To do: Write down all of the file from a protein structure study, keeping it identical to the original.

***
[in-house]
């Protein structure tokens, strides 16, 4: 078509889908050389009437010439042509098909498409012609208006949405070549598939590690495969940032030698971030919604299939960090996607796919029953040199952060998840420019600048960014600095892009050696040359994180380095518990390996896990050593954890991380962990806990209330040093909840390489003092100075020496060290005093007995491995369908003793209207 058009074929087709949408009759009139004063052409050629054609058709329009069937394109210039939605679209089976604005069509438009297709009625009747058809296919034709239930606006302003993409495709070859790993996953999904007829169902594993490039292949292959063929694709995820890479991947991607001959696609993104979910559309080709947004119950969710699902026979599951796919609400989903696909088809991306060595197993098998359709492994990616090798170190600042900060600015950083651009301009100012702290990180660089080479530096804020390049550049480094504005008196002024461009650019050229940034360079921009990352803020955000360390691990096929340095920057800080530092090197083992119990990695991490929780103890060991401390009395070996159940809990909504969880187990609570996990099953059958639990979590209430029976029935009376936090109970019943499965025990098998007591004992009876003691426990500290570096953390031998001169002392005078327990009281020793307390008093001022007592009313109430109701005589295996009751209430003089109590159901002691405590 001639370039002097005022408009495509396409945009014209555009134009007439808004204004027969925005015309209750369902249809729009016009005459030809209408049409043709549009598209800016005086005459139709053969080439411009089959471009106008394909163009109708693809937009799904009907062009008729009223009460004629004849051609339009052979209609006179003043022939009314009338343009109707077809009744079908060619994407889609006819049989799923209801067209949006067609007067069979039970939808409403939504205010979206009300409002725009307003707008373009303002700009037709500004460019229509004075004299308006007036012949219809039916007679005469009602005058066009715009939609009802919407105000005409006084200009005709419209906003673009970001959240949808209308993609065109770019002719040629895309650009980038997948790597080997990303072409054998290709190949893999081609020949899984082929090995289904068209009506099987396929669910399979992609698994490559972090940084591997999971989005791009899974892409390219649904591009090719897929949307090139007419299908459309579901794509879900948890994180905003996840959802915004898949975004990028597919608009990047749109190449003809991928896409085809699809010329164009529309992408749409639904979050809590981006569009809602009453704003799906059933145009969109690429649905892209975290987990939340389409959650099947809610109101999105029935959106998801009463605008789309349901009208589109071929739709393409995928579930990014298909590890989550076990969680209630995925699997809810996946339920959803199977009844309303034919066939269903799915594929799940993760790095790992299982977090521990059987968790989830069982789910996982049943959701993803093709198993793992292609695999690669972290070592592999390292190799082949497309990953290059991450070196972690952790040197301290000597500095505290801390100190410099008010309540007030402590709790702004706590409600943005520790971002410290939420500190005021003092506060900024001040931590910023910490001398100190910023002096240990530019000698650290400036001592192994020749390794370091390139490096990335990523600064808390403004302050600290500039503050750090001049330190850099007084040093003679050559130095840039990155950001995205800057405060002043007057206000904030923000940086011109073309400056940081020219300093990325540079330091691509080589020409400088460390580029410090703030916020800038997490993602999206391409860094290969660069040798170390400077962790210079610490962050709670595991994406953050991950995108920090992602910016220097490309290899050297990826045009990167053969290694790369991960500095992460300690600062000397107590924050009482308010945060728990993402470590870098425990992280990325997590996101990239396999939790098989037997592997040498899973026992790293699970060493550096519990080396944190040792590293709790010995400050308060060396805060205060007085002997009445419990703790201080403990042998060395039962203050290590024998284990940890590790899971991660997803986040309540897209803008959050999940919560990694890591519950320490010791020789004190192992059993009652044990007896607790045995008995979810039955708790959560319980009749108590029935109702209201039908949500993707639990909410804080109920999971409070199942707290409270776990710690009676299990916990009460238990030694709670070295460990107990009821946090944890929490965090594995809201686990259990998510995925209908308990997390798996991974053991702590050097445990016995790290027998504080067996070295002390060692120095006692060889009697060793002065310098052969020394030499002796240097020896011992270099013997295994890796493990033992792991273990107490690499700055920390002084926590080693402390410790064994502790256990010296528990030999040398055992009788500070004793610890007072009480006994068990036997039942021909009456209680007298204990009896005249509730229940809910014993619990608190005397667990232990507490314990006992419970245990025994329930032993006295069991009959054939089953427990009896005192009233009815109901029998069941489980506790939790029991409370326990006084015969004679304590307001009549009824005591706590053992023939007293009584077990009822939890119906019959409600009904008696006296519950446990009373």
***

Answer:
[in-house]
């Protein structure tokens, strides 16, 4: 078509889908050389009437010439042509098909498409012609208006949405070549598939590690495969940032030698971030919604299939960090996607796919029953040199952060998840420019600048960014600095892009050696040359994180380095518990390996896990050593954890991380962990806990209330040093909840390489003092100075020496060290005093007995491995369908003793209207 058009074929087709949408009759009139004063052409050629054609058709329009069937394109210039939605679209089976604005069509438009297709009625009747058809296919034709239930606006302003993409495709070859790993996953999904007829169902594993490039292949292959063929694709995820890479991947991607001959696609993104979910559309080709947004119950969710699902026979599951796919609400989903696909088809991306060595197993098998359709492994990616090798170190600042900060600015950083651009301009100012702290990180660089080479530096804020390049550049480094504005008196002024461009650019050229940034360079921009990352803020955000360390691990096929340095920057800080530092090197083992119990990695991490929780103890060991401390009395070996159940809990909504969880187990609570996990099953059958639990979590209430029976029935009376936090109970019943499965025990098998007591004992009876003691426990500290570096953390031998001169002392005078327990009281020793307390008093001022007592009313109430109701005589295996009751209430003089109590159901002691405590 001639370039002097005022408009495509396409945009014209555009134009007439808004204004027969925005015309209750369902249809729009016009005459030809209408049409043709549009598209800016005086005459139709053969080439411009089959471009106008394909163009109708693809937009799904009907062009008729009223009460004629004849051609339009052979209609006179003043022939009314009338343009109707077809009744079908060619994407889609006819049989799923209801067209949006067609007067069979039970939808409403939504205010979206009300409002725009307003707008373009303002700009037709500004460019229509004075004299308006007036012949219809039916007679005469009602005058066009715009939609009802919407105000005409006084200009005709419209906003673009970001959240949808209308993609065109770019002719040629895309650009980038997948790597080997990303072409054998290709190949893999081609020949899984082929090995289904068209009506099987396929669910399979992609698994490559972090940084591997999971989005791009899974892409390219649904591009090719897929949307090139007419299908459309579901794509879900948890994180905003996840959802915004898949975004990028597919608009990047749109190449003809991928896409085809699809010329164009529309992408749409639904979050809590981006569009809602009453704003799906059933145009969109690429649905892209975290987990939340389409959650099947809610109101999105029935959106998801009463605008789309349901009208589109071929739709393409995928579930990014298909590890989550076990969680209630995925699997809810996946339920959803199977009844309303034919066939269903799915594929799940993760790095790992299982977090521990059987968790989830069982789910996982049943959701993803093709198993793992292609695999690669972290070592592999390292190799082949497309990953290059991450070196972690952790040197301290000597500095505290801390100190410099008010309540007030402590709790702004706590409600943005520790971002410290939420500190005021003092506060900024001040931590910023910490001398100190910023002096240990530019000698650290400036001592192994020749390794370091390139490096990335990523600064808390403004302050600290500039503050750090001049330190850099007084040093003679050559130095840039990155950001995205800057405060002043007057206000904030923000940086011109073309400056940081020219300093990325540079330091691509080589020409400088460390580029410090703030916020800038997490993602999206391409860094290969660069040798170390400077962790210079610490962050709670595991994406953050991950995108920090992602910016220097490309290899050297990826045009990167053969290694790369991960500095992460300690600062000397107590924050009482308010945060728990993402470590870098425990992280990325997590996101990239396999939790098989037997592997040498899973026992790293699970060493550096519990080396944190040792590293709790010995400050308060060396805060205060007085002997009445419990703790201080403990042998060395039962203050290590024998284990940890590790899971991660997803986040309540897209803008959050999940919560990694890591519950320490010791020789004190192992059993009652044990007896607790045995008995979810039955708790959560319980009749108590029935109702209201039908949500993707639990909410804080109920999971409070199942707290409270776990710690009676299990916990009460238990030694709670070295460990107990009821946090944890929490965090594995809201686990259990998510995925209908308990997390798996991974053991702590050097445990016995790290027998504080067996070295002390060692120095006692060889009697060793002065310098052969020394030499002796240097020896011992270099013997295994890796493990033992792991273990107490690499700055920390002084926590080693402390410790064994502790256990010296528990030999040398055992009788500070004793610890007072009480006994068990036997039942021909009456209680007298204990009896005249509730229940809910014993619990608190005397667990232990507490314990006992419970245990025994329930032993006295069991009959054939089953427990009896005192009233009815109901029998069941489980506790939790029991409370326990006084015969004679304590307001009549009824005591706590053992023939007293009584077990009822939890119906019959409600009904008696006296519950446990009373």